Death: Jon Lord, composer of Concerto for Group and Orchestra. He was the keyboardist for Deep Purple until his retirement for health reasons ten years ago.
The Beach Boys had their biggest-ever album release day with the debut of the new album That’s Why God Made the Radio. The 50th anniversary album also gives the band the longest top 10 album chart span among groups.
Neil Young and Crazy Horse have a new album of American folk songs, called Americana. The band says it was a challenge to take ownership of well-known songs like “Oh Susannah,” but eventually, after months of rehearsals, they did it. A fall tour is in the works. After that, expect a more conventional album of new original songs.
Lucy Lawless, most famous for portraying Xena in Xena: Warrior Princess, has become an eco-warrior. She pleaded guilty last month, along with seven others, to occupying a Shell drilling ship earlier this year in a protest against Arctic oil exploration. The ship was one of several heading to the Arctic Ocean this month to begin drilling for oil.
Asia’s 30th anniversary album XXX is out next week. Singer John Wetton says he and keyboardist Geoff Downes had an easy time writing a new set of Asia songs for the new album. A world tour follows in the fall, starting with a week in Japan.
It is officially the beginning of the end for Flash. After August 15, Adobe will no longer permit users to install Flash on most devices. Adobe acquired Flash in its 2006 purchase of Macromedia and converted it into an advertising platform. That strategy faded, though, as users learned to block the often abusive advertisements. Last year, Adobe stopped all development work on Flash for new platforms. For now, Flash will continue to be available as a plugin for a short list of desktop web browsers. The development team is attempting to convert Flash into a “high-end” video game technology, though that too may prove to be an elusive goal, given the state of the gaming industry.
Death: Bob Welch, singer and guitarist in Fleetwood Mac for five albums in the early 1970s. Welch was later a solo artist, reaching the top 10 with the song “Sentimental Lady” in 1977.
Picplz to Close
Photo-sharing site picplz is shutting down on July 3. Users have until then to download their photos and data.
Court Rules Against Java Claims
A court has ruled against claims of copyright in the Java APIs owned by Oracle. Oracle had claimed, in its suit against Google’s Android project, that the interfaces that are part of the Java design are protected by copyright, but a federal court did not agree. The court rejected the claim of copyright on the names of the routines and packages that make up Java. Separately, the court ruled that the interoperability rules of copyright law extend to Java packages, and therefore, there is nothing that can be protected by copyright in the Java APIs: “So long as the specific code used to implement a method is different, anyone is free under the Copyright Act to write his or her own code to carry out exactly the same function or specification of any methods used in the Java API.” The ruling allows software projects that are intentionally made compatible with Java.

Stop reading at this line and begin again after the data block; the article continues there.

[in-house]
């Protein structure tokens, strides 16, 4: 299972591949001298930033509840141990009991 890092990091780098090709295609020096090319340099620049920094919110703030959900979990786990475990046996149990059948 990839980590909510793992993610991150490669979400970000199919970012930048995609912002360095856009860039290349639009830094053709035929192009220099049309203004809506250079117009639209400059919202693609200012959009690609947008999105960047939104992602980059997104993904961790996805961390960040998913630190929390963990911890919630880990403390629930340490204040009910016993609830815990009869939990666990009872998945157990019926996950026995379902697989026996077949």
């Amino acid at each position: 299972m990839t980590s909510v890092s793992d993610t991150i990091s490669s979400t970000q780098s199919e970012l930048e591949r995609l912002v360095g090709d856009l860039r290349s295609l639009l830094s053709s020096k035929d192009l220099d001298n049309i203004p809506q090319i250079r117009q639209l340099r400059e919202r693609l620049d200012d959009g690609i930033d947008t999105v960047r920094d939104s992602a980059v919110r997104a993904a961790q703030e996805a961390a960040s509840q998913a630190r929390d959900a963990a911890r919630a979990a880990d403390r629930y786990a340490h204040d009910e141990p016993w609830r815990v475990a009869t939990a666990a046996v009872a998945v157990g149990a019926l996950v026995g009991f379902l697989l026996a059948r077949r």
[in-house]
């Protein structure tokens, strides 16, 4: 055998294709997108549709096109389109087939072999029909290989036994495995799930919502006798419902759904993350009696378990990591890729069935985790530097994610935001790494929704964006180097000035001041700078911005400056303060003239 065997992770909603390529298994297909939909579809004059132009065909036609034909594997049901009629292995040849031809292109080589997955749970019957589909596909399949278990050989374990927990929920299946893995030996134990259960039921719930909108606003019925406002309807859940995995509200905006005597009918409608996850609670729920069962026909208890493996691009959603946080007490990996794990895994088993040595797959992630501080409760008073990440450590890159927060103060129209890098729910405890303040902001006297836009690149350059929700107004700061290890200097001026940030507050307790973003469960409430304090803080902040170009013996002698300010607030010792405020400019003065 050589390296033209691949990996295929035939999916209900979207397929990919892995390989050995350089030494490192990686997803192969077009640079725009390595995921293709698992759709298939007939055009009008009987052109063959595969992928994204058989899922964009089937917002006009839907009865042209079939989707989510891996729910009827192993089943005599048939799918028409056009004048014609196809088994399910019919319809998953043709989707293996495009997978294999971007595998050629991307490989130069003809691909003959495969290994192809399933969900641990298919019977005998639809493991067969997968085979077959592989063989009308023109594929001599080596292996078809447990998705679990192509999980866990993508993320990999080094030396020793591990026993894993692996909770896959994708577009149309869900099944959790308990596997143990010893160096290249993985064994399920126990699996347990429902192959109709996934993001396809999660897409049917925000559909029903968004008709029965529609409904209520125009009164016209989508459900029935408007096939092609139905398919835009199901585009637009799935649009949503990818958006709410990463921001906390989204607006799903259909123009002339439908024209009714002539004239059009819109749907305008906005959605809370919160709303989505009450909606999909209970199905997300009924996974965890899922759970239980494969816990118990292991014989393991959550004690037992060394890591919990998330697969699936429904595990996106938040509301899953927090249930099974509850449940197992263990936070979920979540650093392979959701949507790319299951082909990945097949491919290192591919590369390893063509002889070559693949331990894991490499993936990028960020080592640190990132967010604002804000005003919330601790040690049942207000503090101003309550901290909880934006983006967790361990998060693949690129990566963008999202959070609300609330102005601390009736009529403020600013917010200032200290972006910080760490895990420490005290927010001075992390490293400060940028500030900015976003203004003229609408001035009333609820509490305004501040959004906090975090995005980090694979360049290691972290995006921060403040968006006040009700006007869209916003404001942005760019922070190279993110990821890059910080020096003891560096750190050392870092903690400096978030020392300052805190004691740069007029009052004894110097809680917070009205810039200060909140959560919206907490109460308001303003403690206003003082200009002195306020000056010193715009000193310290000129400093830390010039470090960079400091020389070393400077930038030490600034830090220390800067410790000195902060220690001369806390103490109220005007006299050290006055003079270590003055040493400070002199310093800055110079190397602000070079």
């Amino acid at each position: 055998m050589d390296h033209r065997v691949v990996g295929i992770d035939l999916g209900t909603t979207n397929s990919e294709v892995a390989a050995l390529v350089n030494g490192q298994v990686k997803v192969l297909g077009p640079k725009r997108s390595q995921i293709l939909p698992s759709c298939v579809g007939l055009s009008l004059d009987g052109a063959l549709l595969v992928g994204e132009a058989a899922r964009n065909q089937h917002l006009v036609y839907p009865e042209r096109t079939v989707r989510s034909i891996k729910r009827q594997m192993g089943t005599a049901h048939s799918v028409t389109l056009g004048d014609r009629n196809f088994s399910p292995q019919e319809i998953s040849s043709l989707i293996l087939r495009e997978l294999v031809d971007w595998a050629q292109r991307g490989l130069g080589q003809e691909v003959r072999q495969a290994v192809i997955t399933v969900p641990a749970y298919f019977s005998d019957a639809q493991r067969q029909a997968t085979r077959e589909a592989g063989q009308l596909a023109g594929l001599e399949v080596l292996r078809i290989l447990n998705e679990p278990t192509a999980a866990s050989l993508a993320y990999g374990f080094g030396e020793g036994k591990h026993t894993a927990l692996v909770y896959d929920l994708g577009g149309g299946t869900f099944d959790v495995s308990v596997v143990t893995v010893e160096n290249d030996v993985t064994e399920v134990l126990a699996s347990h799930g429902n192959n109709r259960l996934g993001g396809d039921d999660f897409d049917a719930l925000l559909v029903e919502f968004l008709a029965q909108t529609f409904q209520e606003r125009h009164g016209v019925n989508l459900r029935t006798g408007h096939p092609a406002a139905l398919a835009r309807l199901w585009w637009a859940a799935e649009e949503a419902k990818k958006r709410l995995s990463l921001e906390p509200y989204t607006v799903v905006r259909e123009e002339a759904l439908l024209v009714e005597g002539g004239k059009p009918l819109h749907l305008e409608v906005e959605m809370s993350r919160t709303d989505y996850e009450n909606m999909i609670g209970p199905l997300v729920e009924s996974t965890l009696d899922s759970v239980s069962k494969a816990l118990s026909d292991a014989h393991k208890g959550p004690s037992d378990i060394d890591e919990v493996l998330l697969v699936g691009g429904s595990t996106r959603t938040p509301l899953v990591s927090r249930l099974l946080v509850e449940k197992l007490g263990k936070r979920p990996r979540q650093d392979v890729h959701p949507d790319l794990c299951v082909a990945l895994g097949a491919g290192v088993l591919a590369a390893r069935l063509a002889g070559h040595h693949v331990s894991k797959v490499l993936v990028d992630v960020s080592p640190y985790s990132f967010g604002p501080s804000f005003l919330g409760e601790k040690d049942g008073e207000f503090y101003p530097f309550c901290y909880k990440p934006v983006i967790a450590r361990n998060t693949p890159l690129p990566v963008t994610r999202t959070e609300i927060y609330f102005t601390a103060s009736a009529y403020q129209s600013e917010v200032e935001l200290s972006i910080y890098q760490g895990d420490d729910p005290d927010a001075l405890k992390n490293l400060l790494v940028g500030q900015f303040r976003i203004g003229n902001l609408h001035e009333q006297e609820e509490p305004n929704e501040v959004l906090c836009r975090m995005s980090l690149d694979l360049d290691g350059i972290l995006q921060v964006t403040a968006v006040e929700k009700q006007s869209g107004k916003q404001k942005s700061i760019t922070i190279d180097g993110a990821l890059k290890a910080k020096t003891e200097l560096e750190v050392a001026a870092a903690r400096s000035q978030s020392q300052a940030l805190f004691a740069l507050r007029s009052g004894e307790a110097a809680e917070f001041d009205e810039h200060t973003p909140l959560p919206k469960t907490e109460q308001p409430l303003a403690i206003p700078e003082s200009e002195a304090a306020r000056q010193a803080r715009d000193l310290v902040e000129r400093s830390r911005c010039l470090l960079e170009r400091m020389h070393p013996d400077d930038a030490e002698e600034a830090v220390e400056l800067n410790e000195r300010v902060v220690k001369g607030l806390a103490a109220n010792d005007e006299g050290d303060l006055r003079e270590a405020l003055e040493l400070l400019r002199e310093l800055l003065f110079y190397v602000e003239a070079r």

A jury had already rejected almost all other copyright claims and all patent claims in the case. There are nine lines of code in Google’s Android project that the jury found had been copied from Java, but it could not agree that any damages had occurred as a result. Given the history of the case, Oracle probably stands to win no more than a few thousand dollars in damages.
India’s parliament has passed a music copyright law giving songwriters and recording artists automatic copyright protection. Previously, movie producers typically controlled all music rights and collected the royalties from successful songs.
U.K. will be the last band to play at NEARfest. The progressive rock festival will take place for the last time June 22–24, an event (long since sold out) that has been dubbed NEARfest Apocalypse. U.K. is a late replacement on the festival schedule, and will perform in a four-piece lineup as the headline act for the last day of the weekend.
Pleading exhaustion, Van Halen is postponing two months of shows. Lead singer David Lee Roth said the band didn’t realize how tired they all were when they agreed to add so many extra shows to their tour.
The new Heart box set Strange Euphoria includes rare early versions of well-known songs from throughout the band’s career. Deluxe editions include a smattering of video, such as a 1976 TV appearance.
Two singers who found their greatest success during the disco era have died of cancer: Robin Gibb, who recorded with the Bee Gees and as a solo artist, and had just debuted his first classical work; and Donna Summer, remembered for hits such as “Love to Love You Baby” and “MacArthur Park.”
GIMP 2.8 was released today and boasts enough new features to make it the go-to image editing program. The prominent new features include improvements for brushes, text, and layers, along with a streamlined user interface. Behind the scenes, major improvements have been made in the graphics processing. Microsoft Windows and Mac OS X executables are expected to follow shortly.